The Next Financial Crisis - The Pension Plan

I love how the politicians sneak items into legislation where the public doesn't notice. They have a tendency to sneak in small solutions to major problems. This latest spending plan has a provision in it to be a rescue attempt for as many as 200 multi-employer pension plans. What are the politicians secretly worried about?

The reality is that so many pension plans are in trouble. They are supposed to be paying out a certain amount of money that they just don't have in their plan.

US state and local government pension plans might be underfunded as much as 5 trillion dollars.

Public pension plans are funded in two ways.

The first is through investment growth. The problem here is that the market cycles and it looks like we are heading back into a bad cycle. What happens if these plans lose -50% in value? Right now, the plans are assuming an average rate of return of 7.6% a year. If you look at the S&P 500 since 2000, the average is a little over 5% a year and we have been through what looks like the best of the cycle to earn money.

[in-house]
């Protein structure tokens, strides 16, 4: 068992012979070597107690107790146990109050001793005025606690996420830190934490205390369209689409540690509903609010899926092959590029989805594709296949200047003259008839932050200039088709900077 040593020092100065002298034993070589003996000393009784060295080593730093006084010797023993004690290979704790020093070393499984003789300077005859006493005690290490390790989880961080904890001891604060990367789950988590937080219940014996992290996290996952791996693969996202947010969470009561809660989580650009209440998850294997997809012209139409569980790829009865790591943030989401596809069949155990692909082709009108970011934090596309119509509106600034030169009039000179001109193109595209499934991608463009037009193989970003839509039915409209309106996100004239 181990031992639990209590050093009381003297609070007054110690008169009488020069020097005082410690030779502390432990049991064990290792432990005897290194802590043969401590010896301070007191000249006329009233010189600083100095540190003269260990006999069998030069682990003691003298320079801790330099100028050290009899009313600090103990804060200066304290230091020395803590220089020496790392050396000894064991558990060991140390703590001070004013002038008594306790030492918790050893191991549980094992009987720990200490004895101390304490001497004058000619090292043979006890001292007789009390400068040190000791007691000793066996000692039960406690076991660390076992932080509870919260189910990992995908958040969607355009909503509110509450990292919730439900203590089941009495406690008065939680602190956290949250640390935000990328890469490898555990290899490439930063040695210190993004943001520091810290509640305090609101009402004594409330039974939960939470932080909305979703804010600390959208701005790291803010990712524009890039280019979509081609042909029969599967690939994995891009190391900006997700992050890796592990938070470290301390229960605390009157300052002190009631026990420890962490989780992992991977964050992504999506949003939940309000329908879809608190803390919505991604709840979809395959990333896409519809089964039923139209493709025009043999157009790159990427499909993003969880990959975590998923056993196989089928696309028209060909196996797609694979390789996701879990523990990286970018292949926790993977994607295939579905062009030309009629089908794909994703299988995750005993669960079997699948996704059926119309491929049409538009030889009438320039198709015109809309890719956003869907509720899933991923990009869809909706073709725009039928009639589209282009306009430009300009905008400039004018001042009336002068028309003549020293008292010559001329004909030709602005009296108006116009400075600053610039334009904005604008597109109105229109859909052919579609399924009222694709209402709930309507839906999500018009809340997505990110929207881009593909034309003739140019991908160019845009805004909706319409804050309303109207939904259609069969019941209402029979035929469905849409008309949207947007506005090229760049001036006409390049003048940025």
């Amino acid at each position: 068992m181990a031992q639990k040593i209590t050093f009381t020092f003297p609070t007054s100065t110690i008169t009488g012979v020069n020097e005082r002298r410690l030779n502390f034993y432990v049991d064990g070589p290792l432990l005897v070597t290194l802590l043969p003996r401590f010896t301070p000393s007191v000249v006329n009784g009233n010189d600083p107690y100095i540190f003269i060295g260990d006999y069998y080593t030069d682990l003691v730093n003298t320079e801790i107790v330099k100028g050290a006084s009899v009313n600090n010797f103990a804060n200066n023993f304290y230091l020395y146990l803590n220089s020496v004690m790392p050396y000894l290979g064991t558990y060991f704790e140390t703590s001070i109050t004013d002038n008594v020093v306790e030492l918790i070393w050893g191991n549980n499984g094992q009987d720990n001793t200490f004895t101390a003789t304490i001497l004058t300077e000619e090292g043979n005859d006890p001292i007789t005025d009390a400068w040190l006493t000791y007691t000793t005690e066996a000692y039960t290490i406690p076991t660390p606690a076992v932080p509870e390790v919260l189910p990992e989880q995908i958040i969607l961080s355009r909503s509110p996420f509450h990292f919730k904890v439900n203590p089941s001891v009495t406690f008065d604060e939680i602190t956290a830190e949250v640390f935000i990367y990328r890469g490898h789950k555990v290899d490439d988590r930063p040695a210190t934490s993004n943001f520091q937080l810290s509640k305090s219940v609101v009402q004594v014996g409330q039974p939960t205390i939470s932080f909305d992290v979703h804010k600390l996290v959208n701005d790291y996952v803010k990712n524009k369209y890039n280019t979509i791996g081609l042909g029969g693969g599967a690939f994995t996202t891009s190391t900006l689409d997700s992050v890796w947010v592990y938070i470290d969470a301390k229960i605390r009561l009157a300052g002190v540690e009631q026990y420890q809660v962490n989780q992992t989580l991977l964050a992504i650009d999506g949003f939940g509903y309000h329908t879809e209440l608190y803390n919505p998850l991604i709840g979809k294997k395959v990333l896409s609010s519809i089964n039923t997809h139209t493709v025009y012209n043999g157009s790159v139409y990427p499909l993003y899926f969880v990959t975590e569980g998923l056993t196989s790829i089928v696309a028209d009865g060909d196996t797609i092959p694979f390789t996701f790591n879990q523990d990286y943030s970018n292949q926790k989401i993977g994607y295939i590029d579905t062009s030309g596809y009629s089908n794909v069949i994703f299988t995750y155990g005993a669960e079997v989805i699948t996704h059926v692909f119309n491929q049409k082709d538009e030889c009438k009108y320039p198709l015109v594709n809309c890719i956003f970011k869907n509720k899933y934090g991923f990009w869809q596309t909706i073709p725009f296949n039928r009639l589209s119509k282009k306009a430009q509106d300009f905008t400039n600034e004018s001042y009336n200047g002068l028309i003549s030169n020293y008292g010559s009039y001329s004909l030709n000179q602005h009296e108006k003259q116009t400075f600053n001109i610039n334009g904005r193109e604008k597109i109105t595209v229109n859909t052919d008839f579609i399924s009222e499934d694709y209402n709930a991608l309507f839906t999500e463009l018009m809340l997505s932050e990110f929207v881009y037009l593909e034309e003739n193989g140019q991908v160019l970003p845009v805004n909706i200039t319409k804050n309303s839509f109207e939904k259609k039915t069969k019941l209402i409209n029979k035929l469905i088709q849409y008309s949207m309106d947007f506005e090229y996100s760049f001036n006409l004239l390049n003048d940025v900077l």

Second, they are funded through taxpayer money. With the demand for taxpayer money, that becomes a funding concern as well.

This problem also faces the private sector. A study shows that 93% of private pensions are not fully funded.

Take for example General Electric. Due to mismanagement of their pension plan, they are running a deficit of 31 billion dollars. This is a plan that over 600,000 current and future employees depend upon.

This problem is a future problem that I think most are ignoring. It seems to be a problem where it will be dealt with when it happens. In the meantime, let's hope it gets better. The problem is that the numbers are the numbers and they point to a problem that our government will not have an answer to. It is going to take way more than just sneaking a small solution into a spending plan.

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